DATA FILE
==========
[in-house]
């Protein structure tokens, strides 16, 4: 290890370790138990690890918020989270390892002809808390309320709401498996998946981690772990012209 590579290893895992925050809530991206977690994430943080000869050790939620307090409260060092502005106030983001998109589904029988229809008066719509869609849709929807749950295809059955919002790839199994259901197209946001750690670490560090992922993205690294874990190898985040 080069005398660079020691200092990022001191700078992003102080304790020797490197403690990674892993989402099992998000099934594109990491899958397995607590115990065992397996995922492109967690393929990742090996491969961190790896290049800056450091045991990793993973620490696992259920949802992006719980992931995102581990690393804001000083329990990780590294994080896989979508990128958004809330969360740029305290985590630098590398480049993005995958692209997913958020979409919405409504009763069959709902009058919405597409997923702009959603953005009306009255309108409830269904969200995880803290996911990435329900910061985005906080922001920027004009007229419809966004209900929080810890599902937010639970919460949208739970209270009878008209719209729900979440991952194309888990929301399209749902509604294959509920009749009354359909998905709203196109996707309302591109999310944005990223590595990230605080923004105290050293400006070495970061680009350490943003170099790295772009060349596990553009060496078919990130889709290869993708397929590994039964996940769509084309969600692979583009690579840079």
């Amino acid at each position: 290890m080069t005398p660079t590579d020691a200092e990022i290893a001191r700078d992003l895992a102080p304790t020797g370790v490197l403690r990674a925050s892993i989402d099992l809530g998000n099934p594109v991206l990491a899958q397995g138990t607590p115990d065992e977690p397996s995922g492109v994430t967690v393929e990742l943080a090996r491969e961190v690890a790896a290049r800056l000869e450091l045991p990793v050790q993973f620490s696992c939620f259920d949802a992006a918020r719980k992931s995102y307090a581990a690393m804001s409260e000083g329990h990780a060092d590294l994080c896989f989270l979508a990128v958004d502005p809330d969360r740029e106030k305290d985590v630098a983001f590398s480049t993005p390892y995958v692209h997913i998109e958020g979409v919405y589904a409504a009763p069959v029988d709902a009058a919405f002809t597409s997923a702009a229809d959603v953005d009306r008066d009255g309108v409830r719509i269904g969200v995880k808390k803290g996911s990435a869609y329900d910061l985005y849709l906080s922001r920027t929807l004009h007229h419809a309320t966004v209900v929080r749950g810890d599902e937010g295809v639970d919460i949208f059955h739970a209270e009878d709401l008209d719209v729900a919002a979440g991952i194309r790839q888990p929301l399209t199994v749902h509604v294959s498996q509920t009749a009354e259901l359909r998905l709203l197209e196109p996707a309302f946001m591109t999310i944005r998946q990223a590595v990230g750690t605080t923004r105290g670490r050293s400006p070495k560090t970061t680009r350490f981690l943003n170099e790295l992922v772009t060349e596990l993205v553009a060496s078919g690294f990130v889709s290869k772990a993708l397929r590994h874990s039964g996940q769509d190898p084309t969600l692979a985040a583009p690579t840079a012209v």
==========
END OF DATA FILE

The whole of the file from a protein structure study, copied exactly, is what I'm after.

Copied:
[in-house]
């Protein structure tokens, strides 16, 4: 290890370790138990690890918020989270390892002809808390309320709401498996998946981690772990012209 590579290893895992925050809530991206977690994430943080000869050790939620307090409260060092502005106030983001998109589904029988229809008066719509869609849709929807749950295809059955919002790839199994259901197209946001750690670490560090992922993205690294874990190898985040 080069005398660079020691200092990022001191700078992003102080304790020797490197403690990674892993989402099992998000099934594109990491899958397995607590115990065992397996995922492109967690393929990742090996491969961190790896290049800056450091045991990793993973620490696992259920949802992006719980992931995102581990690393804001000083329990990780590294994080896989979508990128958004809330969360740029305290985590630098590398480049993005995958692209997913958020979409919405409504009763069959709902009058919405597409997923702009959603953005009306009255309108409830269904969200995880803290996911990435329900910061985005906080922001920027004009007229419809966004209900929080810890599902937010639970919460949208739970209270009878008209719209729900979440991952194309888990929301399209749902509604294959509920009749009354359909998905709203196109996707309302591109999310944005990223590595990230605080923004105290050293400006070495970061680009350490943003170099790295772009060349596990553009060496078919990130889709290869993708397929590994039964996940769509084309969600692979583009690579840079």
């Amino acid at each position: 290890m080069t005398p660079t590579d020691a200092e990022i290893a001191r700078d992003l895992a102080p304790t020797g370790v490197l403690r990674a925050s892993i989402d099992l809530g998000n099934p594109v991206l990491a899958q397995g138990t607590p115990d065992e977690p397996s995922g492109v994430t967690v393929e990742l943080a090996r491969e961190v690890a790896a290049r800056l000869e450091l045991p990793v050790q993973f620490s696992c939620f259920d949802a992006a918020r719980k992931s995102y307090a581990a690393m804001s409260e000083g329990h990780a060092d590294l994080c896989f989270l979508a990128v958004d502005p809330d969360r740029e106030k305290d985590v630098a983001f590398s480049t993005p390892y995958v692209h997913i998109e958020g979409v919405y589904a409504a009763p069959v029988d709902a009058a919405f002809t597409s997923a702009a229809d959603v953005d009306r008066d009255g309108v409830r719509i269904g969200v995880k808390k803290g996911s990435a869609y329900d910061l985005y849709l906080s922001r920027t929807l004009h007229h419809a309320t966004v209900v929080r749950g810890d599902e937010g295809v639970d919460i949208f059955h739970a209270e009878d709401l008209d719209v729900a919002a979440g991952i194309r790839q888990p929301l399209t199994v749902h509604v294959s498996q509920t009749a009354e259901l359909r998905l709203l197209e196109p996707a309302f946001m591109t999310i944005r998946q990223a590595v990230g750690t605080t923004r105290g670490r050293s400006p070495k560090t970061t680009r350490f981690l943003n170099e790295l992922v772009t060349e596990l993205v553009a060496s078919g690294f990130v889709s290869k772990a993708l397929r590994h874990s039964g996940q769509d190898p084309t969600l692979a985040a583009p690579t840079a012209v």